“Going through all this has really instilled some confidence in me that I can do all this stuff, and I’m not scared to keep going.”

Pierce’s decision to stay home rather than going to college might not be the social norm, but that is part of Eve’s personality.

“If I hadn’t been going against social norms on and off throughout my childhood I probably wouldn’t be who I am now.” Pierce said.


Kylie Procita, 18, of Peterborough is currently attending Savannah College of Art and Design (SCAD) in Georgia in order to study film. Procita wants to study film in order to promote social change through her desire to create documentaries.

Procita said the topic of her documentaries isn’t set in stone yet, “I think it depends on where I’m at and where the world is at, but probably something to do with politics. But it could also go in any direction because there are so many problems in the world.”

Procita is confident in her choice to leave New Hampshire to study, and encourages others to do the same. She said that by stepping out of your comfort zones, you will gain newly informed perspectives.

“It’s totally fine if you want to spend the rest of your life in New Hampshire, but leave before you do that so you can appreciate it more and so that you can a have a broader perspective,” Procita said.

Although she is enjoying SCAD, Procita admits to missing details of home.

“I miss cooking. And I miss driving. And I also miss – I sort of miss – the cold, but I know when I get home for two months that will go away after a while. But currently, I’m looking forward to snow,” she said.

Procita also misses aspects of ConVal High School as well.

“I miss the community of the ConVal art department because it was a very supportive environment which allowed me to express my creativity in a fun and productive way,” Procita said.


Margaret Yates, 18, of Dublin, has been busy traveling Europe, following working over the summer in Martha’s Vineyard. Yates traveled to 11 countries –England, Belgium, France, Switzerland, Germany, Austria, Italy, Monaco, Slovenia, the Netherlands, and the Czech Republic – staying with friends, eating delicious food, and meeting new people.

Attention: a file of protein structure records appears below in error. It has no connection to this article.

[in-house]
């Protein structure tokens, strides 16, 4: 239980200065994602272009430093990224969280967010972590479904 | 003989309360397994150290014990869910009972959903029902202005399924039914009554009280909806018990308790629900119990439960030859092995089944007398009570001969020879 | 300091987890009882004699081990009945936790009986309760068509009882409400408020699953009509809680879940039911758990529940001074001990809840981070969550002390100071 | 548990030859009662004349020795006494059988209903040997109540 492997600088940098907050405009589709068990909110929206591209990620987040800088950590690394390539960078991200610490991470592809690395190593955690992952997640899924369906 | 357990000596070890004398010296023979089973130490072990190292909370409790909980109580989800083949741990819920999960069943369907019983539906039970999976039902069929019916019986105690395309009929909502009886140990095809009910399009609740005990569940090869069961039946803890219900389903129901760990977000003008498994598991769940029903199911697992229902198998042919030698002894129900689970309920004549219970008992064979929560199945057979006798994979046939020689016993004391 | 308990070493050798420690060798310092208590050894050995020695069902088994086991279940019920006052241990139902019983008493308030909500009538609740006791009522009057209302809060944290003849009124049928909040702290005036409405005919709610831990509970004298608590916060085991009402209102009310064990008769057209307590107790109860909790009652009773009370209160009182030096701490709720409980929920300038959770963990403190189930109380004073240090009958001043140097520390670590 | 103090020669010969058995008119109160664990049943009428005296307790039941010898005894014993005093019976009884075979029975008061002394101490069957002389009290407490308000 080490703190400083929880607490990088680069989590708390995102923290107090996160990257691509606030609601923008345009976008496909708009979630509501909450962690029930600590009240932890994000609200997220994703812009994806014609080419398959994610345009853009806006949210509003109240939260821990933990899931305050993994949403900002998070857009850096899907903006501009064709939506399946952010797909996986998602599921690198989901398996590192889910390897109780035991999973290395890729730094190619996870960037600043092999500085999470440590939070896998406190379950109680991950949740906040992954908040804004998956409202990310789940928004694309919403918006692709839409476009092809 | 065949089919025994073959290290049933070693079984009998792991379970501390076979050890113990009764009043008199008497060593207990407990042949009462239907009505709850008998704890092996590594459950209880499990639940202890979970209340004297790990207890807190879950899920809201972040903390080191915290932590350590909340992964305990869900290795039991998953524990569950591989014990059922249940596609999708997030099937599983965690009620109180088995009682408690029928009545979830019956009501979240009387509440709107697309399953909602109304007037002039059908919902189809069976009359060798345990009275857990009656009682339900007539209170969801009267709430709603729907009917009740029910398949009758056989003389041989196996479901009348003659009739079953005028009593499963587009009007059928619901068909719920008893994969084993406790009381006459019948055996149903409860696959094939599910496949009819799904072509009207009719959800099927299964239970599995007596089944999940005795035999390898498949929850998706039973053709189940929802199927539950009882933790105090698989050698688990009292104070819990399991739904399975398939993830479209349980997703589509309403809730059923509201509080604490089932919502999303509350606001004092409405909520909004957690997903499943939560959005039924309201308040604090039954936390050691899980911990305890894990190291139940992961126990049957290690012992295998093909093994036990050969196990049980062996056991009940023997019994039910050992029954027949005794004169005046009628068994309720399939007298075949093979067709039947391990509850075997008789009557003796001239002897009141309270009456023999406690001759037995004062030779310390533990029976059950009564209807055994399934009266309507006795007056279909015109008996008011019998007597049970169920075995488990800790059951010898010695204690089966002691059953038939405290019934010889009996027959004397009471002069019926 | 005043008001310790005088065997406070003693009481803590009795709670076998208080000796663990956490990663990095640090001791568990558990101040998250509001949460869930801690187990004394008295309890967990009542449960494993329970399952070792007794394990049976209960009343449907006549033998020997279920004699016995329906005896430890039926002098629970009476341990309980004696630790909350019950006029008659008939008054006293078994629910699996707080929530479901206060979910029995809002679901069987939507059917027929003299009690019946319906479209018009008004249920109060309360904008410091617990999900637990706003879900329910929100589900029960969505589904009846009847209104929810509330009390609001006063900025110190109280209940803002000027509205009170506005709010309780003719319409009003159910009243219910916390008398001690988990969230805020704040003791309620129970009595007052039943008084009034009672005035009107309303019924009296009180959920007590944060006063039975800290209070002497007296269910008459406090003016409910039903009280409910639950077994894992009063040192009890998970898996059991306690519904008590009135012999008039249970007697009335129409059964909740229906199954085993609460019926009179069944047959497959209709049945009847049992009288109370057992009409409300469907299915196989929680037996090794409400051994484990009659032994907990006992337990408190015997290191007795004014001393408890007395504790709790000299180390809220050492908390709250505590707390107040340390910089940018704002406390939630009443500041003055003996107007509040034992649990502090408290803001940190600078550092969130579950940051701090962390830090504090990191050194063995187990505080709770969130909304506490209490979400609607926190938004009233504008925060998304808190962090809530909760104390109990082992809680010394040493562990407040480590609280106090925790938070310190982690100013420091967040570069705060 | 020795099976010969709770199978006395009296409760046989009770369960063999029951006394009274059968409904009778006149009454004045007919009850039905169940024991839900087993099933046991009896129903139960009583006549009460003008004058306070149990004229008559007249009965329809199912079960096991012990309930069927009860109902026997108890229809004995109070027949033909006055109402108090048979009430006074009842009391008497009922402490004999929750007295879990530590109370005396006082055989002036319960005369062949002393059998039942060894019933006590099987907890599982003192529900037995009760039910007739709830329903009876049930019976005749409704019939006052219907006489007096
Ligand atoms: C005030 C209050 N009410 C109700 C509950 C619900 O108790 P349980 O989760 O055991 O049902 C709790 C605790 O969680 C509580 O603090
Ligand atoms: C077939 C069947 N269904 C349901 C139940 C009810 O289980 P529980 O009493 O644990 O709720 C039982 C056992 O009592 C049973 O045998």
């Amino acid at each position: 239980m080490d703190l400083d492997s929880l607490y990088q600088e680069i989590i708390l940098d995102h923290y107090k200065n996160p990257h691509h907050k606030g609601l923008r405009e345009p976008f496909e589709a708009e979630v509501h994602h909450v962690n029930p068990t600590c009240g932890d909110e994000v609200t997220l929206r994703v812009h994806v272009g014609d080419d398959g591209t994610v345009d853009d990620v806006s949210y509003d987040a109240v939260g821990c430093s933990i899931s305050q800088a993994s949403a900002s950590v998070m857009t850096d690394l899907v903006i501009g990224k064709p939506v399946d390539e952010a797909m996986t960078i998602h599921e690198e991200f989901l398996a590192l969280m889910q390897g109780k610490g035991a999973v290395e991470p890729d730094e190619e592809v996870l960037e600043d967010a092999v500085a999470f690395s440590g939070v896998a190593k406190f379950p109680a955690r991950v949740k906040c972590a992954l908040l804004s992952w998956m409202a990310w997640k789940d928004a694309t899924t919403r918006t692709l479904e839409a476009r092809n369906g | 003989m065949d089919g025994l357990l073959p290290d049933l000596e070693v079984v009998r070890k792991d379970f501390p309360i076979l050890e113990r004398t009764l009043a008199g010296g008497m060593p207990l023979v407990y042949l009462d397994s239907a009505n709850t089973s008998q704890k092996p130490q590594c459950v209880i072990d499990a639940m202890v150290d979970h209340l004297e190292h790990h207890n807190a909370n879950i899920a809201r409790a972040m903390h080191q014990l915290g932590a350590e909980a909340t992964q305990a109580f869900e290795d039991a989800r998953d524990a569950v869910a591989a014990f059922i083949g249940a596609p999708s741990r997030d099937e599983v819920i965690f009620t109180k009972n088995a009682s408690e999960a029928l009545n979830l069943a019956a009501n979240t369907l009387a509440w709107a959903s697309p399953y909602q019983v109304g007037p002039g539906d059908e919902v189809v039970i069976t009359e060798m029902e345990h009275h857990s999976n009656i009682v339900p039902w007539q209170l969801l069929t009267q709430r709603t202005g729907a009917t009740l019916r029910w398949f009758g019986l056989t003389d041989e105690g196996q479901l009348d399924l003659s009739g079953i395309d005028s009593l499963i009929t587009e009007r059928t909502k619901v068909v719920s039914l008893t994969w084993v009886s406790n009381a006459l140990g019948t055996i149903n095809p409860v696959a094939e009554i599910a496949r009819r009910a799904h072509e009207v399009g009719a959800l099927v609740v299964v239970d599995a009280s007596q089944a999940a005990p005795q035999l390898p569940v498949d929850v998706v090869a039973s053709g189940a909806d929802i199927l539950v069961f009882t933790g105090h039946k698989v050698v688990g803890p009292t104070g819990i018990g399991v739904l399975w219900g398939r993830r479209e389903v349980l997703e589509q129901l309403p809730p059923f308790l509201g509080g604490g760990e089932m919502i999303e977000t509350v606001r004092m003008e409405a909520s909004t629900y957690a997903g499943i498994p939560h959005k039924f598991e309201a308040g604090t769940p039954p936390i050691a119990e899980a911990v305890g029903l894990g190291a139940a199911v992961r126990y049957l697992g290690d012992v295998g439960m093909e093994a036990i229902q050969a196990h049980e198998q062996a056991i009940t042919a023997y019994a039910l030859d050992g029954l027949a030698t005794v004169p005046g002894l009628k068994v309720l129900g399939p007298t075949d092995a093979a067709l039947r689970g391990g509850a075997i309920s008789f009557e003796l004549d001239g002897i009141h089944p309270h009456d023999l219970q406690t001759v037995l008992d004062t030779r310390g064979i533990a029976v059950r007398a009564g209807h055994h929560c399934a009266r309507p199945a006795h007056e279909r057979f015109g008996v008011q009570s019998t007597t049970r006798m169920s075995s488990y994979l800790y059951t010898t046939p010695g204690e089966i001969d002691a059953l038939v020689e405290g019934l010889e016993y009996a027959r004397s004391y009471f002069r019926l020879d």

Yates says that the most rewarding thing about her time spent traveling is the exposure to culture she has seen. Yates said she has fallen in love with the streets of Europe, the architecture, art, people, and food in particular. Yates was particularly fond of the great culture she found in Sicily.

“It’s impossible to walk down Main Street in Peterborough and see what you could see in even the smallest town in Sicily,” Yates said.

Yates says although she misses her family and friends, she is excited and happy for her opportunity to travel. Yates said she had a personal breakthrough when she realized she could work at her own pace instead of rushing to college or to a job.

“Despite society telling me how important money is, I know that I can live fully and happily cracking open chickpea pods and harvesting olives and living for free,” Yates said.

Yates returns home soon, in time for the holidays, where she will remain for two months before flying to New Zealand. Yates already has plans for when she gets home.

“I’m probably going to catch up with family and friends and maybe do some traveling within the U.S.,” Yates said. “Europe has inspired me tremendously in an artistic way and I am more than excited to get started on some of my ideas.”